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Opinion | Change the Supreme Court? You Have Ideas

Baruch Frydman-Kohl
Toronto

To the Editor:

I’ve completely lost faith in our Supreme Court. I propose a fresh start. First, retire the current batch. Second, establish a new method of appointing them: Put 10 vetted Democratic and 10 vetted Republican choices into a hat and pick out nine. There you go. Done. That’s a hell of a lot fairer than the current circus. When a seat comes up, reach in and pick the next justice.

Maureen Allen
West Orange, N.J.

To the Editor:

As a member of Gen Z, I find it troubling that the decisions that will shape my future, and the future of my generation, are made by justices many times my age.

This is not to say that older justices can’t have the well-being of young people at heart, nor that they should sacrifice legal integrity to suit the whims of high schoolers. It’s inevitable, though, that justices appointed 25 years ago will be further removed from the problems of young people than they once were. I worry that with life terms and little turnover, the court grows further out of touch every year.

If 18-year term limits were instituted, the court as a whole would remain more engaged with social and cultural issues. The Supreme Court’s upcoming decisions may change my life. I’d like them to be made by justices who remember what it’s like off the bench.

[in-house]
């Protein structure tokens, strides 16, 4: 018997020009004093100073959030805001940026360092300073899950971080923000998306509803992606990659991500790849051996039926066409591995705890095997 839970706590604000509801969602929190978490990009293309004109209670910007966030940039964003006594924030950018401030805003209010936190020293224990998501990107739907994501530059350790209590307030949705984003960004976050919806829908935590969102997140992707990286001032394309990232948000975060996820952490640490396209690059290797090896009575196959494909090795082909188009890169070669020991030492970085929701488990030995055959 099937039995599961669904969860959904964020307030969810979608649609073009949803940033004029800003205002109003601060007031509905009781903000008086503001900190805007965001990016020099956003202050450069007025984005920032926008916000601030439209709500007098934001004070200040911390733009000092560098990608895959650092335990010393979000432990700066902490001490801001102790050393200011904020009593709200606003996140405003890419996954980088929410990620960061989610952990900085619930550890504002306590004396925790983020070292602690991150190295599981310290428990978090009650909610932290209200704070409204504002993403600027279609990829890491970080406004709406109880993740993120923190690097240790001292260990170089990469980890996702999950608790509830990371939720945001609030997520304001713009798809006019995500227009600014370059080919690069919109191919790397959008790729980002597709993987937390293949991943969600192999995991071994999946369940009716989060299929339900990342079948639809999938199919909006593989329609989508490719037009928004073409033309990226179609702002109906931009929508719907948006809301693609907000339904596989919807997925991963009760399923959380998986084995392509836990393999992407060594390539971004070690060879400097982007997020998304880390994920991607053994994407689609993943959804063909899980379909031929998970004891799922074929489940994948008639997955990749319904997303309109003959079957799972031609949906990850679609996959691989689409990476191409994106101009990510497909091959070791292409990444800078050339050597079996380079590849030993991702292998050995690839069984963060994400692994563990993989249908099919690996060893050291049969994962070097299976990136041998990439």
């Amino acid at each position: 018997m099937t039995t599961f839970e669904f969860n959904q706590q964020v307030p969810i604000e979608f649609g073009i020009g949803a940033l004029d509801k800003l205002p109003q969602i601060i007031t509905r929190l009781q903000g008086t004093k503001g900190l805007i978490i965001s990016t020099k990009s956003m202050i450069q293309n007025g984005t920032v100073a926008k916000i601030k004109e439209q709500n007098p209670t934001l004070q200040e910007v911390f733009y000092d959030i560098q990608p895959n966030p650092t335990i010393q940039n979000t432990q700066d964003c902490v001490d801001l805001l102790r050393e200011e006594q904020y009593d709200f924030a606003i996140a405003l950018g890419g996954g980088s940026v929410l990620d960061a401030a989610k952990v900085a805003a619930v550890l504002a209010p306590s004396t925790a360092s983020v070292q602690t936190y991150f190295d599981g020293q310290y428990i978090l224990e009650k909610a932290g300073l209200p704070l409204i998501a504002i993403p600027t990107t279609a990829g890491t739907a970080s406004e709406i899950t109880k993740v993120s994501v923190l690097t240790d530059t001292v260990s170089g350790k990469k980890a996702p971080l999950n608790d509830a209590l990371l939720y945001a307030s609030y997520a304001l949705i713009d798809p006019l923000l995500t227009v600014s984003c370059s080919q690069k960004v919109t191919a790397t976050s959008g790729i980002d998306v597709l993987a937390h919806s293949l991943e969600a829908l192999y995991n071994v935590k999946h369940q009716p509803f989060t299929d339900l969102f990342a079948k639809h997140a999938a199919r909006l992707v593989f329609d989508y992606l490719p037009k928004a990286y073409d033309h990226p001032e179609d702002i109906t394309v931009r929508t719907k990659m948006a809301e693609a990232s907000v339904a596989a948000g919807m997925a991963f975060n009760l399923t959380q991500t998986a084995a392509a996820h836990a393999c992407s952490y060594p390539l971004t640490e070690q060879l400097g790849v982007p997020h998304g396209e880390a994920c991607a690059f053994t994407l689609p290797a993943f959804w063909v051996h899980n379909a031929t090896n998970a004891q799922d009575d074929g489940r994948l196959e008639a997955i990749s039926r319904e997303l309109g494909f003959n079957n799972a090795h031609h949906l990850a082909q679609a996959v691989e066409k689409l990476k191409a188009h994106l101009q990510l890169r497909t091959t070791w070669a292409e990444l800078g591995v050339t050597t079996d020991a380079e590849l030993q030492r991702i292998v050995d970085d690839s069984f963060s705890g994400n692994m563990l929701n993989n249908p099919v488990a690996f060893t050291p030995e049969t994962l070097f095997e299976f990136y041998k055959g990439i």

Thomasina Hare
Boston

To the Editor:

I’m in favor of continuing lifetime appointments. Wisdom comes late to most of us. With time-limited appointments, I can also imagine some justices being influenced during their court terms by the potential fortune to be made afterward — on boards, in the leading law and lobbying firms.

Broad life experience is what seems most lacking in candidates these days. The recent crop of justices strikes me as careerists, checking off the boxes as they climb: correct school, correct clerkship, correct opinions. I want justices who are more than achievers, who have rubbed elbows with all sorts of Americans, who have seen injustice up close, who recognize the practical implications of legal arguments — and of their decisions.

Tamara Coombs
Albuquerque

To the Editor:

Although the Supreme Court was established under the Constitution, the number of justices was left open. It was originally established at six under the Judiciary Act of 1789 and has changed on several occasions before arriving at the nine justices we have today. The Constitution granted the justices lifetime tenure.

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